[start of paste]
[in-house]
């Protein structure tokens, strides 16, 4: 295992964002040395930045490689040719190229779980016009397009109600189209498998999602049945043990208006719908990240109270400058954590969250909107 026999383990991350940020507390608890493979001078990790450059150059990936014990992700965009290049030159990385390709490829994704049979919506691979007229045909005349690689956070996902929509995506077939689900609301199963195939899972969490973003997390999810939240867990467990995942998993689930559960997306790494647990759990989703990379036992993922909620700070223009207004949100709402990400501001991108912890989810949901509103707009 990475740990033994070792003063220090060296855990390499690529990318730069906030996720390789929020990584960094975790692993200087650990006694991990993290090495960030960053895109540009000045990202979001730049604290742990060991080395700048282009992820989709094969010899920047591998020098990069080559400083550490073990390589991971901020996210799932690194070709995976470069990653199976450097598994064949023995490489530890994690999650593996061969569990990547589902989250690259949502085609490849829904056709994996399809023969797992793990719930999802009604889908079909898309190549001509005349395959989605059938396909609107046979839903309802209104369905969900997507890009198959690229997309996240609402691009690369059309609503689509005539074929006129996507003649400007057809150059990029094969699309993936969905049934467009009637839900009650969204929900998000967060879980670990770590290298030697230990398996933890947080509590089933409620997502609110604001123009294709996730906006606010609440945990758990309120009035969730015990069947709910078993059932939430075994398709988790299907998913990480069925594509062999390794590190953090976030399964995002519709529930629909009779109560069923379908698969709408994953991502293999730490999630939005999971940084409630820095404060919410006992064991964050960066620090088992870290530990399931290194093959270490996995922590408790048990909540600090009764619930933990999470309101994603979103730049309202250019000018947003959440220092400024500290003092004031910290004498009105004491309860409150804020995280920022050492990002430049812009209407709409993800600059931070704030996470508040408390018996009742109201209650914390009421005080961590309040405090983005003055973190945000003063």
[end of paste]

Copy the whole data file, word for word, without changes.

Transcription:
[in-house]
């Protein structure tokens, strides 16, 4: 295992964002040395930045490689040719190229779980016009397009109600189209498998999602049945043990208006719908990240109270400058954590969250909107 026999383990991350940020507390608890493979001078990790450059150059990936014990992700965009290049030159990385390709490829994704049979919506691979007229045909005349690689956070996902929509995506077939689900609301199963195939899972969490973003997390999810939240867990467990995942998993689930559960997306790494647990759990989703990379036992993922909620700070223009207004949100709402990400501001991108912890989810949901509103707009 990475740990033994070792003063220090060296855990390499690529990318730069906030996720390789929020990584960094975790692993200087650990006694991990993290090495960030960053895109540009000045990202979001730049604290742990060991080395700048282009992820989709094969010899920047591998020098990069080559400083550490073990390589991971901020996210799932690194070709995976470069990653199976450097598994064949023995490489530890994690999650593996061969569990990547589902989250690259949502085609490849829904056709994996399809023969797992793990719930999802009604889908079909898309190549001509005349395959989605059938396909609107046979839903309802209104369905969900997507890009198959690229997309996240609402691009690369059309609503689509005539074929006129996507003649400007057809150059990029094969699309993936969905049934467009009637839900009650969204929900998000967060879980670990770590290298030697230990398996933890947080509590089933409620997502609110604001123009294709996730906006606010609440945990758990309120009035969730015990069947709910078993059932939430075994398709988790299907998913990480069925594509062999390794590190953090976030399964995002519709529930629909009779109560069923379908698969709408994953991502293999730490999630939005999971940084409630820095404060919410006992064991964050960066620090088992870290530990399931290194093959270490996995922590408790048990909540600090009764619930933990999470309101994603979103730049309202250019000018947003959440220092400024500290003092004031910290004498009105004491309860409150804020995280920022050492990002430049812009209407709409993800600059931070704030996470508040408390018996009742109201209650914390009421005080961590309040405090983005003055973190945000003063």